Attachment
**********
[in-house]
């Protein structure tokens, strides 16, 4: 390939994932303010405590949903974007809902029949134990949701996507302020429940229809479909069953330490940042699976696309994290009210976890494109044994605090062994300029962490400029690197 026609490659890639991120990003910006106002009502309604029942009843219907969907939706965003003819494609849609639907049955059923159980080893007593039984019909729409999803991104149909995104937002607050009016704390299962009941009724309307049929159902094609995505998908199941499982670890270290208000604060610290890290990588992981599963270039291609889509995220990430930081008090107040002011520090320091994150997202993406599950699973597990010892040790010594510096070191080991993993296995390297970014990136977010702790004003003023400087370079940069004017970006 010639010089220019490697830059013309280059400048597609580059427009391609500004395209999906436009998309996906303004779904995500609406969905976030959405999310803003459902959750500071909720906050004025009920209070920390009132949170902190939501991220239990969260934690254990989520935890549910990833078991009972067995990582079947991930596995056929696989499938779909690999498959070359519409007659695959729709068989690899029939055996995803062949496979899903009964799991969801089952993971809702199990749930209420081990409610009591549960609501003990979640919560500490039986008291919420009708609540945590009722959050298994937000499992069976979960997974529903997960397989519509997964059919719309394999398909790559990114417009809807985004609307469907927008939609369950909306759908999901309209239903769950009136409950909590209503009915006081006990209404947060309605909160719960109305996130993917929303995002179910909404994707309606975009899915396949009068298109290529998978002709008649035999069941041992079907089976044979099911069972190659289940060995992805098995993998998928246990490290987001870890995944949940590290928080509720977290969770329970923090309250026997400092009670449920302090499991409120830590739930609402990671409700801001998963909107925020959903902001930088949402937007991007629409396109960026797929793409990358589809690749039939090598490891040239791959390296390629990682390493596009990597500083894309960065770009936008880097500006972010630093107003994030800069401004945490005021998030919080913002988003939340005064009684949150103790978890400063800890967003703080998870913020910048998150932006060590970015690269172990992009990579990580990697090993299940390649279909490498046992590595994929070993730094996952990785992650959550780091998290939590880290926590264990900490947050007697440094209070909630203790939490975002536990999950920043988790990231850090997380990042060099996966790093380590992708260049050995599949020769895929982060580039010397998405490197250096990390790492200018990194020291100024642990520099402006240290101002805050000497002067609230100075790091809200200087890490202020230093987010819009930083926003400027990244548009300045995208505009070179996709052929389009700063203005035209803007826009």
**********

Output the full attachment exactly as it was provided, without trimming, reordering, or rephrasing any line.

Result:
[in-house]
């Protein structure tokens, strides 16, 4: 390939994932303010405590949903974007809902029949134990949701996507302020429940229809479909069953330490940042699976696309994290009210976890494109044994605090062994300029962490400029690197 026609490659890639991120990003910006106002009502309604029942009843219907969907939706965003003819494609849609639907049955059923159980080893007593039984019909729409999803991104149909995104937002607050009016704390299962009941009724309307049929159902094609995505998908199941499982670890270290208000604060610290890290990588992981599963270039291609889509995220990430930081008090107040002011520090320091994150997202993406599950699973597990010892040790010594510096070191080991993993296995390297970014990136977010702790004003003023400087370079940069004017970006 010639010089220019490697830059013309280059400048597609580059427009391609500004395209999906436009998309996906303004779904995500609406969905976030959405999310803003459902959750500071909720906050004025009920209070920390009132949170902190939501991220239990969260934690254990989520935890549910990833078991009972067995990582079947991930596995056929696989499938779909690999498959070359519409007659695959729709068989690899029939055996995803062949496979899903009964799991969801089952993971809702199990749930209420081990409610009591549960609501003990979640919560500490039986008291919420009708609540945590009722959050298994937000499992069976979960997974529903997960397989519509997964059919719309394999398909790559990114417009809807985004609307469907927008939609369950909306759908999901309209239903769950009136409950909590209503009915006081006990209404947060309605909160719960109305996130993917929303995002179910909404994707309606975009899915396949009068298109290529998978002709008649035999069941041992079907089976044979099911069972190659289940060995992805098995993998998928246990490290987001870890995944949940590290928080509720977290969770329970923090309250026997400092009670449920302090499991409120830590739930609402990671409700801001998963909107925020959903902001930088949402937007991007629409396109960026797929793409990358589809690749039939090598490891040239791959390296390629990682390493596009990597500083894309960065770009936008880097500006972010630093107003994030800069401004945490005021998030919080913002988003939340005064009684949150103790978890400063800890967003703080998870913020910048998150932006060590970015690269172990992009990579990580990697090993299940390649279909490498046992590595994929070993730094996952990785992650959550780091998290939590880290926590264990900490947050007697440094209070909630203790939490975002536990999950920043988790990231850090997380990042060099996966790093380590992708260049050995599949020769895929982060580039010397998405490197250096990390790492200018990194020291100024642990520099402006240290101002805050000497002067609230100075790091809200200087890490202020230093987010819009930083926003400027990244548009300045995208505009070179996709052929389009700063203005035209803007826009």